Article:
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Allan Victor Maxwell (1887–1975)

by John Kennedy McLaughlin

This article was published:

Allan Victor Maxwell (1887-1975), judge, was born on 12 May 1887 at Balmain, Sydney, younger of twin sons and eighth child of native-born parents Francis Augustus Maxwell, letter-carrier, and his wife Amelia Charlotte, née Ledger. Victor was educated at Fort Street Model School and the University of Sydney (B.A., 1909; LL.B., 1913). On 8 May 1913 he was admitted to the New South Wales Bar. Practising at University Chambers, he regarded Robert Darlow Pring as a mentor, whose precept of 'relevancy' he adopted. Before juries, in the Common Law jurisdiction in which he appeared chiefly as a trial lawyer, Maxwell was equally as relevant and successful. At St Mary's Catholic Cathedral on 22 October 1919 he married Sadie Margaret Lawless.

Appointed an acting District Court judge in 1927, Maxwell took silk on 19 March 1929. From that year he occasionally acted as a judge on the Supreme Court. Although he was not active in constitutional litigation, he submitted—with six other K.C.s—an unsolicited address to Governor Sir Philip Game in 1932 concerning vice-regal powers to seek new advisers and so resolve the crisis with Premier Lang. On 9 August 1934 Maxwell was elevated to the Supreme Court bench. He sat mainly at common law and from 1950 was also judge in Admiralty. By 1955, as senior puisne judge, he frequently presided over appeals in all jurisdictions. His judgements, laconic and unadorned, went immediately to the heart of the issues.

Maxwell's judicial career was interrupted by service as a royal commissioner on several inquiries, Federal and State. The most significant was his inquiry (1952-54) into the liquor laws in New South Wales. Sir Garfield Barwick recalled the liquor commission as a 'witch-hunt of individuals' with 'something of the reputation of the Star Chamber'; he also contended (while defending a witness charged with perjury) that the commissioner's appointment was technically defective. After hearing many witnesses and undertaking comparative investigations abroad, Maxwell produced a monumental report in February 1954. It silenced critics and stimulated a referendum on hotel trading-hours which led to legislation allowing for more civilized drinking practices and facilities throughout the State.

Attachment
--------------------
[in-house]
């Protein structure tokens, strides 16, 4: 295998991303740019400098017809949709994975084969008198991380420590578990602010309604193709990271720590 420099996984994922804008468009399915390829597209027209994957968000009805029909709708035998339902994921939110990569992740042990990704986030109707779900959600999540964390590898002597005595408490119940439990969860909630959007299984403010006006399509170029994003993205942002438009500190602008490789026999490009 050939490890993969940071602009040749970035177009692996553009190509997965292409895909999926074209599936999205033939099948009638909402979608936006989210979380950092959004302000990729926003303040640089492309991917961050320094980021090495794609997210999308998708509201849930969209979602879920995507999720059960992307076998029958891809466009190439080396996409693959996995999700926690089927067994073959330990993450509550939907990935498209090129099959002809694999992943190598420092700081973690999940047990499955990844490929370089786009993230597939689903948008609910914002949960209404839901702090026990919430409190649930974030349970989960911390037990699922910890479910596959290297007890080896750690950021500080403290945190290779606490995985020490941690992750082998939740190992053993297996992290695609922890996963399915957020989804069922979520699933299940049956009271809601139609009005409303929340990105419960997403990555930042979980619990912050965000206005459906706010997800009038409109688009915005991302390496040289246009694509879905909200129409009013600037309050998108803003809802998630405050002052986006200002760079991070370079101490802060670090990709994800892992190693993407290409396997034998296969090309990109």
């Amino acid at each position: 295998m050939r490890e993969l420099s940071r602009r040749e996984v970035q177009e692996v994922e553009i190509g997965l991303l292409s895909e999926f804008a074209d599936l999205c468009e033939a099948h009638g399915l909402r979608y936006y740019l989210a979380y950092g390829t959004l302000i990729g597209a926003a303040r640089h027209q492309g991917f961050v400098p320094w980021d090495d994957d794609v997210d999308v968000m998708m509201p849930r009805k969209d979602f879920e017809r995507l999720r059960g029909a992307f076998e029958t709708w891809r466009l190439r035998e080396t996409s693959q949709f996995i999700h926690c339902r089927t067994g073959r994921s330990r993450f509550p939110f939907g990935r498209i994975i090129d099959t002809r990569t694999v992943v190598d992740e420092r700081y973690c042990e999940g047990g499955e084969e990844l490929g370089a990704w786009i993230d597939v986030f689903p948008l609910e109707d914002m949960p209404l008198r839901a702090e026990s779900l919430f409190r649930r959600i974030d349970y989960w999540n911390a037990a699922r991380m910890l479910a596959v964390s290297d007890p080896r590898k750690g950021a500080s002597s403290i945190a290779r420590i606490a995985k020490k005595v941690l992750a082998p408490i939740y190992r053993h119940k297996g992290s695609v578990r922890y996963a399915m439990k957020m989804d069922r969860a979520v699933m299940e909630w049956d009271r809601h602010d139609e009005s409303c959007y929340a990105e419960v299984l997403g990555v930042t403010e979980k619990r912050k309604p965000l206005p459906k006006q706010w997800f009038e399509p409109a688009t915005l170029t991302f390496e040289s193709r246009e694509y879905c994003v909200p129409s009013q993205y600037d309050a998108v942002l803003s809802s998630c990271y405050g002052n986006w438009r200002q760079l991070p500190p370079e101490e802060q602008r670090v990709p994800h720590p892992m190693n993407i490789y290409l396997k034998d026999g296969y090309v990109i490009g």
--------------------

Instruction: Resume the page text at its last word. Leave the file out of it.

Deciding to retire to pursue commercial interests as chairman of Amalgamated Television Services Pty Ltd (ATN-7), Maxwell was farewelled at a ceremonial court-sitting in August 1955. Chief Justice (Sir) Kenneth Street described him as 'possessed of great legal learning, an acute mind, swift in decision, and with a wealth of experience and wisdom'. The solicitor-general Harold Snelling added that, in Maxwell's court, there 'prevailed a subtle blend of dignity and urbanity' in which summings-up for juries were lucid and simple, yet eloquent, and where 'a sparkle of wit, sometimes accompanied by a slight if unconscious twitch of the eye, often enlivened a dull case'. Maxwell's passion for relevance in the conduct of cases was well remembered, as was the impatience he often displayed if counsel transgressed.

Maxwell was a supporter, president (1945-61) and vice-patron of the Royal Blind Society of New South Wales, and also president (from 1959) and a life governor of the Australian National Council of and for the Blind. Through these associations he became a friend of the celebrated Helen Keller. He was appointed C.M.G. in 1967. In his youth he had been an oarsman and later a keen golfer, belonging to the New South Wales Rowing Association and Royal Sydney Golf Club.

Survived by his wife, son and three daughters, Maxwell died on 5 October 1975 at St Luke's Hospital, Darlinghurst, and was cremated. His son Victor had been appointed to the Supreme Court bench in 1974.

Select Bibliography

  • J. M. Bennett, A History of the Supreme Court of New South Wales (Syd, 1974)
  • G. Barwick, A Radical Tory (Syd, 1995)
  • State Reports, New South Wales, 55, 1955, 'Memoranda'
  • Australian Law Journal, 29, 1956, p 292
  • Sydney Morning Herald, 1 June 1929, 8 Aug 1934, 13 July 1952, 21, 27 Feb 1954, 23 Feb, 30 Aug, 1 Sept 1955
  • private information.

Citation details

John Kennedy McLaughlin, 'Maxwell, Allan Victor (1887–1975)', Australian Dictionary of Biography, National Centre of Biography, Australian National University,, published first in hardcopy 2000, accessed online 18 June 2024.

This article was published in hardcopy in Australian Dictionary of Biography, Volume 15, (Melbourne University Press), 2000

View the front pages for Volume 15

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